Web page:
The German government is ready to use billions of euros in frozen Russian assets to help Ukraine recover if the related legal issues are resolved, and Berlin's allies follow suit.
Bloomberg writes about this, citing officials familiar with discussions in the German government.
In general, the government of Chancellor Olaf Scholz supports Kyiv's demand for war reparations, but has not yet announced an official position.. At the same time, some representatives of the ruling coalition are more determined than others, the sources say.
Thus, Foreign Minister Annalena Burbock insists that Russia must compensate for the damage caused to Ukraine. In her opinion, the confiscation of at least part of the frozen assets should be considered as an option.
At the same time, Scholz demands that any actions of Germany be legally verified and agreed with the allies.. In December, EU leaders discussed several options for using frozen Russian assets to support Ukraine and agreed to seek common ground on this issue with the United States.
Instead of full confiscation of frozen assets, seizing the assets of Russian oligarchs and persons involved in Russian war crimes may be more beneficial from a legal point of view, the source says.. But, he said, such cases could take years of litigation and reduce the whole initiative to a symbolic gesture.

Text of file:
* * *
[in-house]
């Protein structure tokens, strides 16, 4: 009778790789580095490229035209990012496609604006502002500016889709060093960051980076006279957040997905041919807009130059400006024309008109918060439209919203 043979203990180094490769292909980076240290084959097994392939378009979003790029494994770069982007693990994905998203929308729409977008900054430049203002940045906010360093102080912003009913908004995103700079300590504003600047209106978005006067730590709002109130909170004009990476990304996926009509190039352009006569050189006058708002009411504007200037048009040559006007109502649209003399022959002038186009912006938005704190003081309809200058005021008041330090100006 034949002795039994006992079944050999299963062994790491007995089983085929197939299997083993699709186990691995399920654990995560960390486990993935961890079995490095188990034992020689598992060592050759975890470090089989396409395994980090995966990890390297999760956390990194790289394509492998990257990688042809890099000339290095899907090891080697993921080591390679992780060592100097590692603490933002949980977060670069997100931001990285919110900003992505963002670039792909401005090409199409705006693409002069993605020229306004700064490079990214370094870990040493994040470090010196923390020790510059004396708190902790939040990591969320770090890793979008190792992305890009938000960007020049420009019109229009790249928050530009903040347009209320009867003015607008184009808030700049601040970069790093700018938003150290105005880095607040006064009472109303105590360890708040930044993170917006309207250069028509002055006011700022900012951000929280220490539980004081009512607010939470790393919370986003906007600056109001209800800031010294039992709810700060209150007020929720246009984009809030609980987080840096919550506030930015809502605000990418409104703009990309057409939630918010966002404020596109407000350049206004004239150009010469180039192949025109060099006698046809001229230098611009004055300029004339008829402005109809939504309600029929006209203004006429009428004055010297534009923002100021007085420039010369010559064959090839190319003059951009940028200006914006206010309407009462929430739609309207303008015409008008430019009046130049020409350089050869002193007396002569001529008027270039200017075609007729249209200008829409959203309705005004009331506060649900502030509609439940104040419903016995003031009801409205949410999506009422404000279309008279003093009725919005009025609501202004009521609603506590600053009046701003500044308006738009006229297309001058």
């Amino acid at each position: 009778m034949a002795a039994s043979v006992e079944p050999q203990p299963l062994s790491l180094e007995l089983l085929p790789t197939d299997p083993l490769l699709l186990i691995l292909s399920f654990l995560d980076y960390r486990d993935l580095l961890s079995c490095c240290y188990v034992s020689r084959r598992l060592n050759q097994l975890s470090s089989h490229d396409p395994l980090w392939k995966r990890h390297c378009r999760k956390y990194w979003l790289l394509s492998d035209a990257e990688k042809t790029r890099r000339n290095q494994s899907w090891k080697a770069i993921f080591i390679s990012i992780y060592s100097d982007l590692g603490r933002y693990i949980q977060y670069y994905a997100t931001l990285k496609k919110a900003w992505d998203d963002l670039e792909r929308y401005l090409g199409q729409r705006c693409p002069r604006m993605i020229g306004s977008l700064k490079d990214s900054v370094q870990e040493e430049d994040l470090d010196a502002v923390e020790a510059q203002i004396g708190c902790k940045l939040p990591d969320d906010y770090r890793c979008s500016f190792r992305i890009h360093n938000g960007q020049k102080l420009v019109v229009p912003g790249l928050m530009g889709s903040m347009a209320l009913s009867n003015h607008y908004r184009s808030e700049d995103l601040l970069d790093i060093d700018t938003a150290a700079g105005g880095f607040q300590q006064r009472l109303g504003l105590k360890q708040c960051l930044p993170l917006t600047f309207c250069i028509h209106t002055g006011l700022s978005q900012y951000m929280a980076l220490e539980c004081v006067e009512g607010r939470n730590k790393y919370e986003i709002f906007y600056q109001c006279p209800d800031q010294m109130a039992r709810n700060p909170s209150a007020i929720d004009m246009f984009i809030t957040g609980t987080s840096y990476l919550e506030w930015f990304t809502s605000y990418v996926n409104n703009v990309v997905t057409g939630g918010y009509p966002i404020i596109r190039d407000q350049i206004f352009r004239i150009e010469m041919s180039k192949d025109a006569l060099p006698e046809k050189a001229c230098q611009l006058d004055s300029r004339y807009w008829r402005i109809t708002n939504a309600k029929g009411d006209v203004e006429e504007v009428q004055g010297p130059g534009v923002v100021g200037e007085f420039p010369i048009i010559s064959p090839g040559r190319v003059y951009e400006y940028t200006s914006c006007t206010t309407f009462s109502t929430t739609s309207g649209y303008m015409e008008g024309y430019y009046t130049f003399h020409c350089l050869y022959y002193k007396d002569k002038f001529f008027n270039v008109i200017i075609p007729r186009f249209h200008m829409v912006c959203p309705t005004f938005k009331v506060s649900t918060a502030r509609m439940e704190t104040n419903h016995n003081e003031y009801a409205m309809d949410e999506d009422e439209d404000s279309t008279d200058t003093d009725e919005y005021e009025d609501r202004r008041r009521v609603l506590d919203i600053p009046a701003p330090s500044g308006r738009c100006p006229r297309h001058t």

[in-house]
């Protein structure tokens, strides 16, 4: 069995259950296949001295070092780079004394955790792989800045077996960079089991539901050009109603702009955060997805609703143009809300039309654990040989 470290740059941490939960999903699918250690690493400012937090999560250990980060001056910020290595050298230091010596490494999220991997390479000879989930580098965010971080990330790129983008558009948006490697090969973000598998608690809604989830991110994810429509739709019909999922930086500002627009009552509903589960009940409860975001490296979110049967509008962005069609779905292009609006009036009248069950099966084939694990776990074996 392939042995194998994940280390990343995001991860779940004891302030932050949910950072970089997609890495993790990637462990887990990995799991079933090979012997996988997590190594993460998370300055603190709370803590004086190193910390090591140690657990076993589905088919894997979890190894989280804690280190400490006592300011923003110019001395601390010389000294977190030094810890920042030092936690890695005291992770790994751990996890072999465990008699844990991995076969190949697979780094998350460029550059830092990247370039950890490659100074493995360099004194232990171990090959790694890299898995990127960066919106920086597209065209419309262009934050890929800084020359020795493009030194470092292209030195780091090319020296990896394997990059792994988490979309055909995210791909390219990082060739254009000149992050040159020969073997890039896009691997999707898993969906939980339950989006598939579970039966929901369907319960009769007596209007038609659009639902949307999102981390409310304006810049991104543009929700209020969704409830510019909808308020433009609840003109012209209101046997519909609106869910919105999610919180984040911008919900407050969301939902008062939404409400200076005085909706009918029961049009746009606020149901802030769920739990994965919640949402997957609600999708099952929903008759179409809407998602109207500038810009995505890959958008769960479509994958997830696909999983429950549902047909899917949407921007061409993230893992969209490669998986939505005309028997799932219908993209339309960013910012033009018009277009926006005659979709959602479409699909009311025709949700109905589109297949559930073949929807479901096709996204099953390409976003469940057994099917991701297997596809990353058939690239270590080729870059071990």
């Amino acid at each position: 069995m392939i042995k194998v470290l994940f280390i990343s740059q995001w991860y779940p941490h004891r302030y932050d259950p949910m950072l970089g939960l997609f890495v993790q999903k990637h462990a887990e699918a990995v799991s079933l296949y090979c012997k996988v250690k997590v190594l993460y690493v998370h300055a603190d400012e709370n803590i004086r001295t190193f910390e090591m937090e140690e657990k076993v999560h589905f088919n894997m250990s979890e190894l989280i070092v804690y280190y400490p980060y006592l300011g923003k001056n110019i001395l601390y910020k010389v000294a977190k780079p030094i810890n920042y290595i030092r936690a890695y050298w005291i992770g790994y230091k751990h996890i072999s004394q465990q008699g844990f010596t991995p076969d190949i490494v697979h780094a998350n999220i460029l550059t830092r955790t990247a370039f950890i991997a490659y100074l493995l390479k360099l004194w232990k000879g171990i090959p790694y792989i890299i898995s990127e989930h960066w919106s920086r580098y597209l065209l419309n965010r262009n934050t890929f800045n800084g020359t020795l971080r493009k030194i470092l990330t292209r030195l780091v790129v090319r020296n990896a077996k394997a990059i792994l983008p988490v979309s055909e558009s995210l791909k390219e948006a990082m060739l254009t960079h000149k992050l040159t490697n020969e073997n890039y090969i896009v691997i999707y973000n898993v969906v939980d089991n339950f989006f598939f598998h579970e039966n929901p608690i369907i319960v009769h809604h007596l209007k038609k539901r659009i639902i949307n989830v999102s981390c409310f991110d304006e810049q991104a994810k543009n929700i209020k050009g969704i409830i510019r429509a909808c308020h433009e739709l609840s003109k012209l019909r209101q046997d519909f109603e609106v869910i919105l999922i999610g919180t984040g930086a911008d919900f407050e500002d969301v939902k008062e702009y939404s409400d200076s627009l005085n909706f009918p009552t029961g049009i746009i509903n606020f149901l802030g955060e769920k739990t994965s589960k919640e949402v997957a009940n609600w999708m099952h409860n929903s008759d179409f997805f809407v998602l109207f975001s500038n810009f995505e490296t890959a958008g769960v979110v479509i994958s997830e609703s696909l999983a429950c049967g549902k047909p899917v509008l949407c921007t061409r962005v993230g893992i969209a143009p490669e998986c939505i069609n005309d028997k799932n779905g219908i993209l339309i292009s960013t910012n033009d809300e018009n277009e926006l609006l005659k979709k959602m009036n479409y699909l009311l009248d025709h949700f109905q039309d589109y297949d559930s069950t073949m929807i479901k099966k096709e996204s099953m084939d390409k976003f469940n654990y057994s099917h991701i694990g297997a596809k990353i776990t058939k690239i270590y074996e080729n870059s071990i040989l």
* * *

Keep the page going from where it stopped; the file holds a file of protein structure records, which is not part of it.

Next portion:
European Commission chief Ursula von der Leyen vowed EU would 'find legal ways' to confiscate Russian assets to help fund Ukraine's reconstruction. For this, a special structure can also be created to manage Russian assets for investment in Ukraine.
In the United States, Congressional representatives demanded that the administration of President Joe Biden consider the possibility of confiscation of Russian assets through the adoption of special legislation. But the White House has so far resisted such demands, fearing that other central banks in the world will stop placing funds in the United States.
In total, the countries of the EU and the G7 have frozen about $311 billion in the reserves of the Russian Central Bank. The EU also blocked the assets of Russian oligarchs in the amount of about 19 billion euros. At the moment, the assets are in limbo and cannot be confiscated.